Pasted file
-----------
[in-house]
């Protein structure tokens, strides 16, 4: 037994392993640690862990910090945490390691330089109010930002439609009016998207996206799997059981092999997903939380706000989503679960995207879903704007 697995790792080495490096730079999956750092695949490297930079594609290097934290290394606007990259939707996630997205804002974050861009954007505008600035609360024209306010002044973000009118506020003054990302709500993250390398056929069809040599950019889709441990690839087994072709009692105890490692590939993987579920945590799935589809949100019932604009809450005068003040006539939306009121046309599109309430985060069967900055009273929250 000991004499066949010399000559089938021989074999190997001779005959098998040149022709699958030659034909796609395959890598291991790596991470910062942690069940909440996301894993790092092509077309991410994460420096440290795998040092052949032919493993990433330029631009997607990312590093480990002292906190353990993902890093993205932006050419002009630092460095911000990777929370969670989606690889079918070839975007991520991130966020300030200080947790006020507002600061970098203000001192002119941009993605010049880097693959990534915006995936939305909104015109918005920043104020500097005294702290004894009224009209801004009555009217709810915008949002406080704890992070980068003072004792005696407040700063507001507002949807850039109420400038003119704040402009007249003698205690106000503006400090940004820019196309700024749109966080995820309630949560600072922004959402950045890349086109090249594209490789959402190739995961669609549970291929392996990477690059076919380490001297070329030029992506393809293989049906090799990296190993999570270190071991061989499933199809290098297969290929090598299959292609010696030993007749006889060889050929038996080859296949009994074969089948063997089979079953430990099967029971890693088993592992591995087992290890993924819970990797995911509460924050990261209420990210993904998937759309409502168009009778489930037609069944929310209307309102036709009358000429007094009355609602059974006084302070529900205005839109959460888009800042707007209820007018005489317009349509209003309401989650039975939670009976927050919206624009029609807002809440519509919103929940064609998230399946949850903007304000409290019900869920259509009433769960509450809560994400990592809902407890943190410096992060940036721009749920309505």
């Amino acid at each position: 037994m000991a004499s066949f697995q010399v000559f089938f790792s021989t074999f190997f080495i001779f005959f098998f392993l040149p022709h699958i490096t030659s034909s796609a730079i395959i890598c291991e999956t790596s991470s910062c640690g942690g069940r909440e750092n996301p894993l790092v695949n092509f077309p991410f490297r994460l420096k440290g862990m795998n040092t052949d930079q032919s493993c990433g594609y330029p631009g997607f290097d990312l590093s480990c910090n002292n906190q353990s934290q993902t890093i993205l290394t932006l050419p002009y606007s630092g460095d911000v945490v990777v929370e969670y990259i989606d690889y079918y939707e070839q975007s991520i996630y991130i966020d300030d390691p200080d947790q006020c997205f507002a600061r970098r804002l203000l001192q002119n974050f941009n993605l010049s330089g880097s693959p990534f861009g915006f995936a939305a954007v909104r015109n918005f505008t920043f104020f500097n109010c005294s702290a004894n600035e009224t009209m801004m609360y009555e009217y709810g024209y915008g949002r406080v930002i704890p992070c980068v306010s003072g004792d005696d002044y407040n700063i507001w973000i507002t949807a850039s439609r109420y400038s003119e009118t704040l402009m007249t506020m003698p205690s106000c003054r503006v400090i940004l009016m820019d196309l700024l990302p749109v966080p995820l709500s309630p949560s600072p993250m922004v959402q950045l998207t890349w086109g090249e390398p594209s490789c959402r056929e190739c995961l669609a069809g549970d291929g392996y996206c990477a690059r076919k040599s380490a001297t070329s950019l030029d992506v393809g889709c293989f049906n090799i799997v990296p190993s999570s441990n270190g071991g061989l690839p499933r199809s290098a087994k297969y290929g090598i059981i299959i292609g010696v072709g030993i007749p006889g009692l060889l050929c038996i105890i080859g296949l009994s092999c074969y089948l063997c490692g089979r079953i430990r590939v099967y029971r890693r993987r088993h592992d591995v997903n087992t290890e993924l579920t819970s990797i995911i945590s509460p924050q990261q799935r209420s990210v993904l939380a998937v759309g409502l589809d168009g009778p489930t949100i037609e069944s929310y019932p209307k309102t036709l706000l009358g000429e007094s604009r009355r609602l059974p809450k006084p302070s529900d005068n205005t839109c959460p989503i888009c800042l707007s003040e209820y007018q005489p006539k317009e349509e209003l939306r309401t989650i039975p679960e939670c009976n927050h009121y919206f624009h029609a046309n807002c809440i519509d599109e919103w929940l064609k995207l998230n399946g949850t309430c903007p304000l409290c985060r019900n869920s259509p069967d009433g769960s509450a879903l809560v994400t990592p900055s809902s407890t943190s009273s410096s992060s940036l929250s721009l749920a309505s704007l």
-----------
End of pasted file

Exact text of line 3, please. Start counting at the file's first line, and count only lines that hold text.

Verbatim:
């Amino acid at each position: 037994m000991a004499s066949f697995q010399v000559f089938f790792s021989t074999f190997f080495i001779f005959f098998f392993l040149p022709h699958i490096t030659s034909s796609a730079i395959i890598c291991e999956t790596s991470s910062c640690g942690g069940r909440e750092n996301p894993l790092v695949n092509f077309p991410f490297r994460l420096k440290g862990m795998n040092t052949d930079q032919s493993c990433g594609y330029p631009g997607f290097d990312l590093s480990c910090n002292n906190q353990s934290q993902t890093i993205l290394t932006l050419p002009y606007s630092g460095d911000v945490v990777v929370e969670y990259i989606d690889y079918y939707e070839q975007s991520i996630y991130i966020d300030d390691p200080d947790q006020c997205f507002a600061r970098r804002l203000l001192q002119n974050f941009n993605l010049s330089g880097s693959p990534f861009g915006f995936a939305a954007v909104r015109n918005f505008t920043f104020f500097n109010c005294s702290a004894n600035e009224t009209m801004m609360y009555e009217y709810g024209y915008g949002r406080v930002i704890p992070c980068v306010s003072g004792d005696d002044y407040n700063i507001w973000i507002t949807a850039s439609r109420y400038s003119e009118t704040l402009m007249t506020m003698p205690s106000c003054r503006v400090i940004l009016m820019d196309l700024l990302p749109v966080p995820l709500s309630p949560s600072p993250m922004v959402q950045l998207t890349w086109g090249e390398p594209s490789c959402r056929e190739c995961l669609a069809g549970d291929g392996y996206c990477a690059r076919k040599s380490a001297t070329s950019l030029d992506v393809g889709c293989f049906n090799i799997v990296p190993s999570s441990n270190g071991g061989l690839p499933r199809s290098a087994k297969y290929g090598i059981i299959i292609g010696v072709g030993i007749p006889g009692l060889l050929c038996i105890i080859g296949l009994s092999c074969y089948l063997c490692g089979r079953i430990r590939v099967y029971r890693r993987r088993h592992d591995v997903n087992t290890e993924l579920t819970s990797i995911i945590s509460p924050q990261q799935r209420s990210v993904l939380a998937v759309g409502l589809d168009g009778p489930t949100i037609e069944s929310y019932p209307k309102t036709l706000l009358g000429e007094s604009r009355r609602l059974p809450k006084p302070s529900d005068n205005t839109c959460p989503i888009c800042l707007s003040e209820y007018q005489p006539k317009e349509e209003l939306r309401t989650i039975p679960e939670c009976n927050h009121y919206f624009h029609a046309n807002c809440i519509d599109e919103w929940l064609k995207l998230n399946g949850t309430c903007p304000l409290c985060r019900n869920s259509p069967d009433g769960s509450a879903l809560v994400t990592p900055s809902s407890t943190s009273s410096s992060s940036l929250s721009l749920a309505s704007l």